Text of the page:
Dustin Dienst, Faribault Fire Chief and Emergency Management Director was delayed in arriving at the KDHL Studio today for AM Minnesota. Dienst explained a call came in about the apparent smell of gas from a couple of tanks off HIghway 60 east of Faribault.

Dienst said, "The two large LP tanks about three or four miles out.  They were leaking.  It's still bad enough but it's kinda hazy out.  There's a haze you can see out in the county a long ways."

"We had to check a few residences and make sure nobody was home.  The down wind residences were fine.  That's what I was doing while a co-op member was shutting off the tanks.  I couldn't smell anything  around their home. The doors were locked so we weren't going to break in and shut down stuff."

Dienst added, "That's why they put 'em where they put them.  So if this happens they're out in the middle of basically nowhere and if doesn't hurt anything. But there's the process working correctly.  Why it was leaking or what happened?  It's too early to know yet."

The Faribault Emergency Management Director says patience is needed by residents concerning getting their COVID-19 vaccines, "This is a global process of which none of us I think have ever been a part of, at least in our era. That tells us we're not well versed at this and it's not going to be as smooth and fast as we all would like it to be.  We're hearing that everyday and they sound like excuses.  The weather holding up vaccine delivery.  They're not excuses.  That's reality.  When you take on something this massive even if you have the plan and you did it before there are things that you just can't see coming."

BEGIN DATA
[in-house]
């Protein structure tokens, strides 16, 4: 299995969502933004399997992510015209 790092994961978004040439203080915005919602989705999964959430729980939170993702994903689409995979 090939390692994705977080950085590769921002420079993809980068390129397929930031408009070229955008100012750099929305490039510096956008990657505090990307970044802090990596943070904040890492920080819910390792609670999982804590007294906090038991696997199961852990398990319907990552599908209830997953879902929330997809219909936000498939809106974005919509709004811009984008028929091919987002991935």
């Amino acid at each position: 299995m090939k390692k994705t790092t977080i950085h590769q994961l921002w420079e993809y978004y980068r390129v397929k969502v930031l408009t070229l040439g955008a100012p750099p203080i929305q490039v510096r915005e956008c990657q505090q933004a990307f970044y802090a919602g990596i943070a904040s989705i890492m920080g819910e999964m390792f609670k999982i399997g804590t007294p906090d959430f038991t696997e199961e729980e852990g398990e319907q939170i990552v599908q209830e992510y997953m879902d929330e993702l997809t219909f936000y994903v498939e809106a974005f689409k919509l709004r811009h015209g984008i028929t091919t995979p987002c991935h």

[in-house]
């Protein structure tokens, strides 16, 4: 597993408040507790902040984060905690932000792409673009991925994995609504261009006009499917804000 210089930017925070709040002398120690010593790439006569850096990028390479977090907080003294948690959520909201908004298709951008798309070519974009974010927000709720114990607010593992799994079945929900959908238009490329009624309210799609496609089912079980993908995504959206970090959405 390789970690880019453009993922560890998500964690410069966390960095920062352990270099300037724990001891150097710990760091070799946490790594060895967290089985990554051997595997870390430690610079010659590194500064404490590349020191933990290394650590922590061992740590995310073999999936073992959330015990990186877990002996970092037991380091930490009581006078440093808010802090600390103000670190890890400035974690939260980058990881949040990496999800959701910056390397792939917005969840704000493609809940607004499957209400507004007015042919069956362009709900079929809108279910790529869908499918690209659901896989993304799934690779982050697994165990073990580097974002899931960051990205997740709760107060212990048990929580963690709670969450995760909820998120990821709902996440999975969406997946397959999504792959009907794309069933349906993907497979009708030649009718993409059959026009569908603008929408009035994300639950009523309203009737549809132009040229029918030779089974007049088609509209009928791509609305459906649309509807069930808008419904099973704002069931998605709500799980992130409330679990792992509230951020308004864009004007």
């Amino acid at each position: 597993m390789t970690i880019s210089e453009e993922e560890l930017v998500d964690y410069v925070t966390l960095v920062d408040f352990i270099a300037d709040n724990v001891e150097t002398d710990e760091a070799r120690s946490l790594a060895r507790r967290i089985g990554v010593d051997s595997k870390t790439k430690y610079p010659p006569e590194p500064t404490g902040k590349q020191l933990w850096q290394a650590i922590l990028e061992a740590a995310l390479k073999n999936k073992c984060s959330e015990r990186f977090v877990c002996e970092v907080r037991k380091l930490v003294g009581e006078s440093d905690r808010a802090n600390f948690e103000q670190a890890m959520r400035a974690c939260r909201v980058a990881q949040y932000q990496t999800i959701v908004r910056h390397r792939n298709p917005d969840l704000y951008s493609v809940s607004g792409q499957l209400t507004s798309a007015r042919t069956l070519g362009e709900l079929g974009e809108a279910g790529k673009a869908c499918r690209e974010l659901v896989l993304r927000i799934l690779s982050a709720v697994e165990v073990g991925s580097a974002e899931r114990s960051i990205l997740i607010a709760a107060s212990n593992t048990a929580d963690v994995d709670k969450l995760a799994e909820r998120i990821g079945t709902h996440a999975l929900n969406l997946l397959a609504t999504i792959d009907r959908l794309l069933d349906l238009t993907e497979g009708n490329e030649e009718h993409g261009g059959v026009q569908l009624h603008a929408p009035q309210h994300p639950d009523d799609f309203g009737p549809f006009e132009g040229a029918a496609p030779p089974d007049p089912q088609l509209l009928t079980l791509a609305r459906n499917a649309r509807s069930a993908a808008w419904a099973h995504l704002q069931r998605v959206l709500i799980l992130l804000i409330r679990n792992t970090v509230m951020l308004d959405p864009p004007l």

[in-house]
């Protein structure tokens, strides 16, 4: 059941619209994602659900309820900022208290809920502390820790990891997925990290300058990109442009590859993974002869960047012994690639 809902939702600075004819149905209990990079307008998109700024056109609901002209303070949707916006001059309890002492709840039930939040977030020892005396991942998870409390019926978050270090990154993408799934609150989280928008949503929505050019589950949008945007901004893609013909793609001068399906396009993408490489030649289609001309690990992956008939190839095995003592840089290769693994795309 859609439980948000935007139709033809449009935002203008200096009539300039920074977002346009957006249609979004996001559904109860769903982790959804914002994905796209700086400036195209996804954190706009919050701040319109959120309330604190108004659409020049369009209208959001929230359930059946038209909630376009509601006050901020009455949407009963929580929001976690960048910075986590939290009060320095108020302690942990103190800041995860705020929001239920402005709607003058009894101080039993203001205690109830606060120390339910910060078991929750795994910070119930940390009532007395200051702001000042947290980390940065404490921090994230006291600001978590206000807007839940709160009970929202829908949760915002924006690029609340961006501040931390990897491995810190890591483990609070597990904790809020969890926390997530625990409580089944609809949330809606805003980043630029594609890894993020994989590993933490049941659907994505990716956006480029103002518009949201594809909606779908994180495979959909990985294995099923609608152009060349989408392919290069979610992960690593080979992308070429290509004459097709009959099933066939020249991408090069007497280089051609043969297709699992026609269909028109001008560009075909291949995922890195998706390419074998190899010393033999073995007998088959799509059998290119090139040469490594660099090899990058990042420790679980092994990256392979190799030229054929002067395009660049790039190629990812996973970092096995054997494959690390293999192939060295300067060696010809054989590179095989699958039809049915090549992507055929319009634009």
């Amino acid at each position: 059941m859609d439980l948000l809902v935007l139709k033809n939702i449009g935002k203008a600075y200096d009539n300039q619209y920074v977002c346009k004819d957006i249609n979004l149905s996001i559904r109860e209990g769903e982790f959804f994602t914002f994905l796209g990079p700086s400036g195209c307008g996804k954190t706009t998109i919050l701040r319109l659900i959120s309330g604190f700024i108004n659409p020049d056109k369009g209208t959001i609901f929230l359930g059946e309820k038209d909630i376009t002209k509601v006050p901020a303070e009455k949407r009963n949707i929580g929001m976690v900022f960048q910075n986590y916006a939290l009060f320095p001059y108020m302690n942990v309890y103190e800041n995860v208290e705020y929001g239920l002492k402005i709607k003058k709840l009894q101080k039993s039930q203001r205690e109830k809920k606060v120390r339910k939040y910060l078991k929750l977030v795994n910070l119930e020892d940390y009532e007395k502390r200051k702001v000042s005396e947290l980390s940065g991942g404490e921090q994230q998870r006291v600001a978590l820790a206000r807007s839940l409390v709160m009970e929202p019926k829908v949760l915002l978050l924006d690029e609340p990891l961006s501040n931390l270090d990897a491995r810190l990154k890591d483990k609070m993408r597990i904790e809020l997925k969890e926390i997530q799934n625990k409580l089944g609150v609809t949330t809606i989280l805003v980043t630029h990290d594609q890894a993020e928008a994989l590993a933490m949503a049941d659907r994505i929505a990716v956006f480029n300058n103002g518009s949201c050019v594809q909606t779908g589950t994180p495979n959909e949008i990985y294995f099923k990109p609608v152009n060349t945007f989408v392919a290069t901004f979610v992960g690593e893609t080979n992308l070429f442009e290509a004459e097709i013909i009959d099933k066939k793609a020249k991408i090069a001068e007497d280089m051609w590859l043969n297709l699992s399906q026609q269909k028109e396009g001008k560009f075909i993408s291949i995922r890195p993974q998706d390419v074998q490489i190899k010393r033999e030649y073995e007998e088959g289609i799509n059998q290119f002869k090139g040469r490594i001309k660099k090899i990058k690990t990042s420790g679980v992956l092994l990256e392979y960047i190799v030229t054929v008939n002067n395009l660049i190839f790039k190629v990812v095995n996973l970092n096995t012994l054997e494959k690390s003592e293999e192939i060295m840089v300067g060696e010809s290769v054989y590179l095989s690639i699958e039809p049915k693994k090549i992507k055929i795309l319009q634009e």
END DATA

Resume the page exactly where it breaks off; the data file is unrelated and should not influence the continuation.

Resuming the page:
"Yeh you can have a plan for them.  A backup plan.  But that backup plan typically isn't as good as the first plan and it is going to still slow things down.  So patience."

Dienst believes at some point mass vaccinations are going to have to be administered.  We've had Rice County Public Health Director Deb Purfeerst on KDHL discussing the possibility.  The fairgrounds in Faribault have been mentioned.  The National Guard Armory.  I asked if as an emergency management director he had a preference

Dienst says, "I like the fairgrounds.  Anyplace you go to is going to have a drawback.  The fairgrounds has a lot of grass.  We're going in the spring and typically driving on the grass in the spring can be a little bit of a challenge.  The armory has worked for the testing part of it, which is kind of the same process as getting a shot.  You're just there for a different reason. It would be tough to do a drive up there and it's a long walk from the parking lot to the building."

You can listen to a podcast of the conversation below.

Continue learning by reading how animals worldwide are coping with COVID-19.

KEEP READING: See how animals around the world are responding to COVID-19

More From KRFO-AM